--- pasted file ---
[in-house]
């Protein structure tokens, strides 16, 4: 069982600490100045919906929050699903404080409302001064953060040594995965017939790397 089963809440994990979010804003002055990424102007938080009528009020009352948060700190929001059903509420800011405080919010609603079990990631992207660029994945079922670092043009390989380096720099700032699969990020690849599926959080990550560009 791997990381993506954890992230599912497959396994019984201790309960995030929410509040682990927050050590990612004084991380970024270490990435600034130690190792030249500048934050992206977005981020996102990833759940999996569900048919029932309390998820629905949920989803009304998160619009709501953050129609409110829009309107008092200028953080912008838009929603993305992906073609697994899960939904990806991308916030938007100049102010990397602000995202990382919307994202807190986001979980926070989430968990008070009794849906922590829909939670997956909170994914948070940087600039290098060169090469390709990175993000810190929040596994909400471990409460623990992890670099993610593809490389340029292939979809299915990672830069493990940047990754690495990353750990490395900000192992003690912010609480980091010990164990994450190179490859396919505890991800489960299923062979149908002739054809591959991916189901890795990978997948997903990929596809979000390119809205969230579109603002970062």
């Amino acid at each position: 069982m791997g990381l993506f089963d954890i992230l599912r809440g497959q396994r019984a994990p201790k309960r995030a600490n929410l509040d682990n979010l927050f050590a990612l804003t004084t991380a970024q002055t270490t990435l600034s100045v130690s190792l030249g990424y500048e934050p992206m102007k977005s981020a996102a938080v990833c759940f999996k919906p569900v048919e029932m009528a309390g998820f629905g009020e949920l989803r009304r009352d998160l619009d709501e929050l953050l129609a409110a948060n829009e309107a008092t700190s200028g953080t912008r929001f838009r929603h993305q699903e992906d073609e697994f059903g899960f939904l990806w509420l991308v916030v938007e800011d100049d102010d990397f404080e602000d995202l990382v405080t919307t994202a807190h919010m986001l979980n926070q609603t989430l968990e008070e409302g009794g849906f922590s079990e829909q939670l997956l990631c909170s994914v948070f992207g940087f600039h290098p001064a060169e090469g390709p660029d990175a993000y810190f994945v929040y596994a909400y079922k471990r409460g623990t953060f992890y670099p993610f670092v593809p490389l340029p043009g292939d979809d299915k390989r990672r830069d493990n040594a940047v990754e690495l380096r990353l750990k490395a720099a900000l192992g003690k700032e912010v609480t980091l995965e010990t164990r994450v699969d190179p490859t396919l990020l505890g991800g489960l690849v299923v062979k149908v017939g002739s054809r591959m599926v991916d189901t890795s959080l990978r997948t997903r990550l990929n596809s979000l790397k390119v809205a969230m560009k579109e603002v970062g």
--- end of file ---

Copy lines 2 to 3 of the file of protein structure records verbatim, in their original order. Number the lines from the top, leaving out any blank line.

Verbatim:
């Protein structure tokens, strides 16, 4: 069982600490100045919906929050699903404080409302001064953060040594995965017939790397 089963809440994990979010804003002055990424102007938080009528009020009352948060700190929001059903509420800011405080919010609603079990990631992207660029994945079922670092043009390989380096720099700032699969990020690849599926959080990550560009 791997990381993506954890992230599912497959396994019984201790309960995030929410509040682990927050050590990612004084991380970024270490990435600034130690190792030249500048934050992206977005981020996102990833759940999996569900048919029932309390998820629905949920989803009304998160619009709501953050129609409110829009309107008092200028953080912008838009929603993305992906073609697994899960939904990806991308916030938007100049102010990397602000995202990382919307994202807190986001979980926070989430968990008070009794849906922590829909939670997956909170994914948070940087600039290098060169090469390709990175993000810190929040596994909400471990409460623990992890670099993610593809490389340029292939979809299915990672830069493990940047990754690495990353750990490395900000192992003690912010609480980091010990164990994450190179490859396919505890991800489960299923062979149908002739054809591959991916189901890795990978997948997903990929596809979000390119809205969230579109603002970062």
């Amino acid at each position: 069982m791997g990381l993506f089963d954890i992230l599912r809440g497959q396994r019984a994990p201790k309960r995030a600490n929410l509040d682990n979010l927050f050590a990612l804003t004084t991380a970024q002055t270490t990435l600034s100045v130690s190792l030249g990424y500048e934050p992206m102007k977005s981020a996102a938080v990833c759940f999996k919906p569900v048919e029932m009528a309390g998820f629905g009020e949920l989803r009304r009352d998160l619009d709501e929050l953050l129609a409110a948060n829009e309107a008092t700190s200028g953080t912008r929001f838009r929603h993305q699903e992906d073609e697994f059903g899960f939904l990806w509420l991308v916030v938007e800011d100049d102010d990397f404080e602000d995202l990382v405080t919307t994202a807190h919010m986001l979980n926070q609603t989430l968990e008070e409302g009794g849906f922590s079990e829909q939670l997956l990631c909170s994914v948070f992207g940087f600039h290098p001064a060169e090469g390709p660029d990175a993000y810190f994945v929040y596994a909400y079922k471990r409460g623990t953060f992890y670099p993610f670092v593809p490389l340029p043009g292939d979809d299915k390989r990672r830069d493990n040594a940047v990754e690495l380096r990353l750990k490395a720099a900000l192992g003690k700032e912010v609480t980091l995965e010990t164990r994450v699969d190179p490859t396919l990020l505890g991800g489960l690849v299923v062979k149908v017939g002739s054809r591959m599926v991916d189901t890795s959080l990978r997948t997903r990550l990929n596809s979000l790397k390119v809205a969230m560009k579109e603002v970062g």